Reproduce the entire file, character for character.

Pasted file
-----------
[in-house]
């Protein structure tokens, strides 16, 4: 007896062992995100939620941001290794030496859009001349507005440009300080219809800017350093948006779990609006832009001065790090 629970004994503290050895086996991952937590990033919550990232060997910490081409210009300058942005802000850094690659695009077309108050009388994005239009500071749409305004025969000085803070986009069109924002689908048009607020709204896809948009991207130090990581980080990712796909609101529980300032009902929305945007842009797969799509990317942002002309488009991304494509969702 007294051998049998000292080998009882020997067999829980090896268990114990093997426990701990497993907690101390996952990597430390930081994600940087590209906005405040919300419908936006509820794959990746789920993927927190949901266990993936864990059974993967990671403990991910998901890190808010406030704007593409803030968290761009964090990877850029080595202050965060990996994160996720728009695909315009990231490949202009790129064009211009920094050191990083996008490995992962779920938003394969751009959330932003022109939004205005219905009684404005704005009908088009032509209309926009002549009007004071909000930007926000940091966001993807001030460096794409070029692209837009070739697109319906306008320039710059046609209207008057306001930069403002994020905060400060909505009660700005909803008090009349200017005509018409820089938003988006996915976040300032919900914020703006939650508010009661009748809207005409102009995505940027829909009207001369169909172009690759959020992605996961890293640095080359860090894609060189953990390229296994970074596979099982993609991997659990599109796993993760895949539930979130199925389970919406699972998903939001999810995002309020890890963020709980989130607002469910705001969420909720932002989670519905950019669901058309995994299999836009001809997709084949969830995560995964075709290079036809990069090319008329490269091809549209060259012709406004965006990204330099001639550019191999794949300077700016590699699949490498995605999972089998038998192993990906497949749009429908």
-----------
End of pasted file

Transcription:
[in-house]
């Protein structure tokens, strides 16, 4: 007896062992995100939620941001290794030496859009001349507005440009300080219809800017350093948006779990609006832009001065790090 629970004994503290050895086996991952937590990033919550990232060997910490081409210009300058942005802000850094690659695009077309108050009388994005239009500071749409305004025969000085803070986009069109924002689908048009607020709204896809948009991207130090990581980080990712796909609101529980300032009902929305945007842009797969799509990317942002002309488009991304494509969702 007294051998049998000292080998009882020997067999829980090896268990114990093997426990701990497993907690101390996952990597430390930081994600940087590209906005405040919300419908936006509820794959990746789920993927927190949901266990993936864990059974993967990671403990991910998901890190808010406030704007593409803030968290761009964090990877850029080595202050965060990996994160996720728009695909315009990231490949202009790129064009211009920094050191990083996008490995992962779920938003394969751009959330932003022109939004205005219905009684404005704005009908088009032509209309926009002549009007004071909000930007926000940091966001993807001030460096794409070029692209837009070739697109319906306008320039710059046609209207008057306001930069403002994020905060400060909505009660700005909803008090009349200017005509018409820089938003988006996915976040300032919900914020703006939650508010009661009748809207005409102009995505940027829909009207001369169909172009690759959020992605996961890293640095080359860090894609060189953990390229296994970074596979099982993609991997659990599109796993993760895949539930979130199925389970919406699972998903939001999810995002309020890890963020709980989130607002469910705001969420909720932002989670519905950019669901058309995994299999836009001809997709084949969830995560995964075709290079036809990069090319008329490269091809549209060259012709406004965006990204330099001639550019191999794949300077700016590699699949490498995605999972089998038998192993990906497949749009429908």